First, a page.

San Jose State edges Louisiana Tech
Appeal Sports Writer
LAS CRUCES, N.M. – Wins in the WAC Tournament have been few and far between for San Jose State.
The Spartans, whose first-ever tournament win came in 2002 against Rice, outlasted Louisiana Tech, 64-62, Tuesday night in an opening round game at the Pan American Center.
The win sends the Spartans, 13-18, into a match-up with top-seeded Utah State at 1:30 p.m. on Thursday.
As the score indicated, this one went down to the wire. There were nine ties and 14 lead changes. The biggest lead of the game was six points by San Jose State, and that was in the first half.
In the end, San Jose State’s inside game won out over Tech’s perimeter prowess. Tech drained a season-best 12 3-pointers against San Jose State’s 2-3 zone.
Free throws by Tim Pierce and Justin Graham snapped a 62-all tie and gave the Spartans a 64-62 lead with 21 seconds left.
San Jose State had two fouls to give, and Jamon Hill fouled with 5.1 left. Dwayne Lathan drove the lane and missed from point-blank range. Orren Tims tried to follow the shot in at the buzzer and missed.
“I want to give Louisiana Tech a lot of credit,” SJSU coach George Nessman said. “They are a heck of a team and showed a lot of confidence. They made 23 3s against us the last two games.
“I knew we had two fouls to give, and we executed that pretty well. I would have liked Justin to foul Gibson on the catch. I think he tried and missed. CJ (Webster) did a nice job of rotating over.”
The loss snapped a two-game win streak for Tech which finished 6-24 in Kerry Rupp’s first year at the helm.
“I felt we had to get a quick shot because they only had five fouls. We wanted to get Kyle Gibson off a reverse cross pick and have Dwayne (Lathan) step up to the rim. He did the right thing and we got a good look.
“I asked them to finish strong and battle. It’s been a tough year, but we’ve grown. We’ve made strides as a team. We understand what it takes for next year.”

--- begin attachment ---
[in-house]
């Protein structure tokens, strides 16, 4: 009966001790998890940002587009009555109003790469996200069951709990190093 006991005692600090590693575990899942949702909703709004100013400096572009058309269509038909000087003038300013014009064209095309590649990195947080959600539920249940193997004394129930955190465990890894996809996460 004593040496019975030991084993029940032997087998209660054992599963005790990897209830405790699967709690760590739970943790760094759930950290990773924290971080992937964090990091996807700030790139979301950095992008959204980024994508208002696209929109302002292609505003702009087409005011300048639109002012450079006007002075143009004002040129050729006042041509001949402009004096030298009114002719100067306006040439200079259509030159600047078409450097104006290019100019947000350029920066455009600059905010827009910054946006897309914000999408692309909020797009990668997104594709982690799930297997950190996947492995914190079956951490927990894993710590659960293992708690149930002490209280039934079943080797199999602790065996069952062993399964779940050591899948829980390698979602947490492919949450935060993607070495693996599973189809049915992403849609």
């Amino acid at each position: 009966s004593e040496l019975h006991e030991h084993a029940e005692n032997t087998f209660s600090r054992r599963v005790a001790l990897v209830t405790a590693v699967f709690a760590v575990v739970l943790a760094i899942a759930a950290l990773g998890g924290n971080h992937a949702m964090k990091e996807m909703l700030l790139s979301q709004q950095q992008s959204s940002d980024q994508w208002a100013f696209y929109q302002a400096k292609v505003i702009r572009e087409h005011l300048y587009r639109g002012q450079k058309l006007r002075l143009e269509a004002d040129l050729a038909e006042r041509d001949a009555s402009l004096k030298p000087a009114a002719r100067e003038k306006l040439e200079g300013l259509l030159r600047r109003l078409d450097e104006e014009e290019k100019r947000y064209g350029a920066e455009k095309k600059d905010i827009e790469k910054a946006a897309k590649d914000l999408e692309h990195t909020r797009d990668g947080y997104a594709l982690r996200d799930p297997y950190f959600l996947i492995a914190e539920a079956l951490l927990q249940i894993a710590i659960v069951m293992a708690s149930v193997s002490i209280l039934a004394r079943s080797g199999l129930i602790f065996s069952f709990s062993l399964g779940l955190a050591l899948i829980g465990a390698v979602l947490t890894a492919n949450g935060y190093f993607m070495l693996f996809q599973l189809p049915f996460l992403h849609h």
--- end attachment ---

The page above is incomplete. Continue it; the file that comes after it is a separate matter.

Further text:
Tech had more 3-point field goals in the second half (8) than it did two-point baskets (5), and they didn’t have a lot of problems solving the Spartans’ 2-3 zone.
J.C. Clark hit two 3-pointers. Kyle Gibson hit a pair of long-range shots and Lathan added one, all in a 5 1/2 minute span to spur Tech to a 54-50 lead with 8:19 left. That was Tech’s last lead of the game.
“I told the kids we needed to go inside out and get gap dribble penetration,” Rupp said. “We tried to run the overload to one side and get to the bottom of the 2-3 zone and swing the ball to the corners. We did a good job of shooting the ball.”
“We have a hard time matching up (with them),” Nessman said. “It is a good defense for us.”
San Jose rebounded with a 12-6 run for a 62-60 lead with 2:02 left. Drew Washington tied the game at 62 on a baseline drive, and that set the stage for the wild finish.
DaShawn Wright scored 17 to lead the Spartans, while Pierce scored 16 points and pulled down a career-best nine rebounds. C.J. Webster added 13 and Chris Oakes 11.
San Jose State 70, Idaho 63
The Spartans held Idaho without a field goal for the first 12 minutes 54 seconds of the second half, and that proved to be the difference in the opening-round game.
Alisha Hicks scored a season-best 19 points, while Sayja Sumler added 13, Natalie White 12 and Myosha Barnes 10 for the Spartans, who improved to 3-27.
“It was really nice to see the team finally put two good halves of basketball together,” said SJSU coach Pam DeCosta. “I also think that we played good defense tonight and everyone was where they were supposed to be. Everyone did their job and we finally stayed disciplined.
“Tonight, I think we were the most athletic team, but we knew we would have to match Idaho’s intensity. We did a good job of forcing mismatches and capitalizing on their mistakes.”
Idaho, led by Alana Curtis and Katie Madison, shot 40 percent from the floor and led 38-35 at the break.
Then Idaho went ice cold from the field, and San Jose, thanks to Hicks’ offense, grabbed a 54-47 lead before Madison broke the field goal drought with a lay-up with 7:06 left in the game.
Idaho, despite Madison’s dominance inside (24 points), never got closer than three the rest of the game.
“You can’t start a half 0-for-20 (actually 0-for-23) and expect to win a game,” Idaho coach Mike Divilbiss said. “I’m surprised by it because we had been shooting better toward the end of the season. We had been aggressive enough offensively the last couple of weeks. It was disappointing. We did it to ourselves.”